Feb, 10, 2019: Almost five years ago, to the day, I wrote a blog post (Winter Plant Depression) on dealing with snow loads on trees and shrubs. Looking out over a snow stomped landscape once again has inspired me to re-echo my call. The snow is coming! The snow is coming! As Paul Revere might do if he had a Sno-cat.

Here is western Oregon, particularly the Coast range where I live, when we get snow its heavy and wet. We may not get the volume of snow of New England or the upper Mid-west, but I challenge any of them to produce a heavier snow per inch than we have. That’s because most of the time, when it snows, temperatures hover just below freezing. The colder the temperature, the lighter the snow.

Our snow are limb breakers and benders. Not all plants respond the same to snow load. Conifers tends to fare better (arborvitae excluded). They have adapted a branch structure that bends downward with weight and more easily sheds the snow before breaking, Even among our local conifers, there is some variability in snowload tolerance. Western hemlock and noble fir have greater tolerances than Douglas Fir. Saplings fare worse than mature trees. Deciduous trees with their upright branch structure seldom bend as well and so they have greater limb breakage.

So like the Minutemen responding to Revere’s call, one needs to bundle up, grab a shop broom and go forth into the storm and start knocking snow off branches. A bent over small tree or shrub may be able to recover if the snow is shaken off a few hours after bending, but wait a day and no way.

Though snow can cause branch breakage, ice does far more damage. Ice can increase the weight of a branch by 30 times! Ice damage particularly hits deciduous trees harder in our area. Ice storms tend to be fall events for us. The earlier in the fall the ice storm usually the greater the damage. Some trees are late in shedding their leaves or some trees have corky branches, like sweet gum, and these increase the surface area for ice to accumulate and thereby increase breakage potential. The treatment for limb breakage is to prune off the broken limb back to a sound branch crotch. Time is not as critical, but within a year is a good idea.

So for many, the winter wonderland of snow makes for exciting outdoor recreation and snow angels. But for the arborist its a time of dread and a time to gird one’s loins (preferably in thermal underwear) and go forth and do battle with the storm.


Aug 13, 2018: If you’re like me, you’re tired of hearing all the talk these days about border walls and immigration. A lot of yadda-yadda and nothing is getting done. In the end, if you want to get-r-done, well you’ve just gonna have to do it yourself. So I’m here today to encourage you to build your own border wall!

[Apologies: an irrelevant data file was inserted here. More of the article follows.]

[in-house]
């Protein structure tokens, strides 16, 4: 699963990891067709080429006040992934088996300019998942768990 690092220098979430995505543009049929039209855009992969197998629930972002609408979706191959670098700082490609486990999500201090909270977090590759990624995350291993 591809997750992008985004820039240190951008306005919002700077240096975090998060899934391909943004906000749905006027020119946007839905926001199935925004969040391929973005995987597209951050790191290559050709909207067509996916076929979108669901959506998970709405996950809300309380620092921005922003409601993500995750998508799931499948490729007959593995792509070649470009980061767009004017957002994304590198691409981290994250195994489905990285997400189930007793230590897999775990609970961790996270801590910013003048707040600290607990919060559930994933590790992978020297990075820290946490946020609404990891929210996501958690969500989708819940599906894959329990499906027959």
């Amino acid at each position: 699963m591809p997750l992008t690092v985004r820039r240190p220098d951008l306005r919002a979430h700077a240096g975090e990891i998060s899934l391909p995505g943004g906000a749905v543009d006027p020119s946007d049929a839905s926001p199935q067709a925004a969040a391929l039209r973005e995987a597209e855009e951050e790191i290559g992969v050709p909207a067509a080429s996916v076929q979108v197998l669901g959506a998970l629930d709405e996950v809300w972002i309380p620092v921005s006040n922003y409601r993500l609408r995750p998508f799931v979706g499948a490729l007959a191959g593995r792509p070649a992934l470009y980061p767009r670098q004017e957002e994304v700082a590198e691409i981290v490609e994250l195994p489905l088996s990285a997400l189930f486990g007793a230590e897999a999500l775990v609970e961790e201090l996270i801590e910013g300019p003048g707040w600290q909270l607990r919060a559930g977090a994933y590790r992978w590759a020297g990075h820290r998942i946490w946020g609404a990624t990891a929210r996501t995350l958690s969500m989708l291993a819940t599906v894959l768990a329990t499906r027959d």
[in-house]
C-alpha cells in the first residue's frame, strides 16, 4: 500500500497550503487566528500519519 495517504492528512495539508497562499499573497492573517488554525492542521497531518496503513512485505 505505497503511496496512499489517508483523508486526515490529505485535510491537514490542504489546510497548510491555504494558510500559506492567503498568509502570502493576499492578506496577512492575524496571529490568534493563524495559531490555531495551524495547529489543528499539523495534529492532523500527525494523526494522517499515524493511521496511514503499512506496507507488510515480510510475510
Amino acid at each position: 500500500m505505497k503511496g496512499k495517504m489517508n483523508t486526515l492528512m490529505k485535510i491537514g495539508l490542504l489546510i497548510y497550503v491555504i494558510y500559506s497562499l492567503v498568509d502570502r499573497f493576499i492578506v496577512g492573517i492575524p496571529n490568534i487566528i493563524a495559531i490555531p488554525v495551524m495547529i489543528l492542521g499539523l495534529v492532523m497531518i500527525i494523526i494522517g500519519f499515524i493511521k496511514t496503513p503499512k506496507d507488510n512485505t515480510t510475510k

Now as I see it, there are two kinds of border walls: those that exclude and those that retain. I much prefer the latter, as it creates usable space and helps to stop the erosion of land or human decency. And my material of choice for the DIY’er is segmental retaining wall block, or SRW as the pros call it. Civilians often refer to them as “Keystone block” but Keystone is one manufacturer out of many today that are making the units.

SRW’s hold many advantages. They are extremely diverse in color, texture and size, which give a multitude of design options.They are easier than many other wall materials to create curves, corners, caps and steps. They are considered to be flexible structures,meaning that they can accommodate some soil shifting from frost heaving without failing. You don’t have to dig down to the frostline to lay a wall foundation. You don’t need to have heavy equipment like a tractor/loader (though it’s handy) for working with the block. Block weights can range from 25 lbs for small garden wall block to 80 lbs for heavy duty walls.

There’s a ton of information in your local library or the internet about how to build SRWs. so I’m not going to reiterate all those iterations you can find, but I would like to highlight some personal tips to consider before building your border wall.

- 4 feet. That’s the maximum height a SRW can be before being required (by Oregon law) to be designed by a landscape architect or civil engineer. As I mentioned above, SRW’s are flexible but sometimes that flexibility leads to failure. The higher the wall, the more engineering is needed. Things such as soil type, angle of repose, surcharge, and anchorage become important factors. So my tip to you, study the installation manuals published online for the SRW units you’re thinking of using. The manufacturers do a pretty good job with their educational support materials. Under 2’ high, you can do yourself. 2-4’ , think about getting some professional advice or some serious self-study. 4’ or higher, hire a professional, preferably a landscape contractor with retaining wall experience and a portfolio they can show you. Several SRW manufacturers, such as Allan Block and Belgard have their own professional training programs for contractors.

- Foundation, foundation, foundation. It’s the key to the walls success. Follow the manufacturer’s specs in the dimensions. materials and techniques to follow. Many is the wall failure I have seen that was directly attributable to an inadequate base foundation.

- Drainage, drainage. It’s the second most important reason for failure. Soil water trapped behind a wall puts hydraulic pressure on that wall. Because SRW’s are modular they have some porosity. Water can weep through them from the backfill behind, but only if proper backfill procedures and porous backfill materials and drain pipe in some instances are used. The higher the wall the more slope it retains, the more important drainage becomes. Make sure you make the accommodations for hydraulic relief.

- Compaction. It’s the third most important factor to wall success. Unless it’s a small 18” high wall, I’d recommend renting a vibra-tamper to mechanically compact your gravel base. Hand or foot tamping just doesn’t cut it.

- SRWs and back health. Once you’ve selected the SRW block you’d like to use, go the supply yard and heft it up repeatedly. Even if you’re using a tractor loader or Bobcat or a big burly teenager named Bob, you’re going to be manhandling this block a lot. Learn how to safely kneel down and lift block as well as safely turn with it. Pay heed to my heart felt and hernia felt advice.

I hope I have, in some small way, inspired to you to step forth and be a patriot and build your own border wall. What this country needs is not one big border wall, but thousands of individual border walls keeping American land on American properties. So get out there now, without waiting on anybody, and start retaining what’s good in this country, before it erodes away.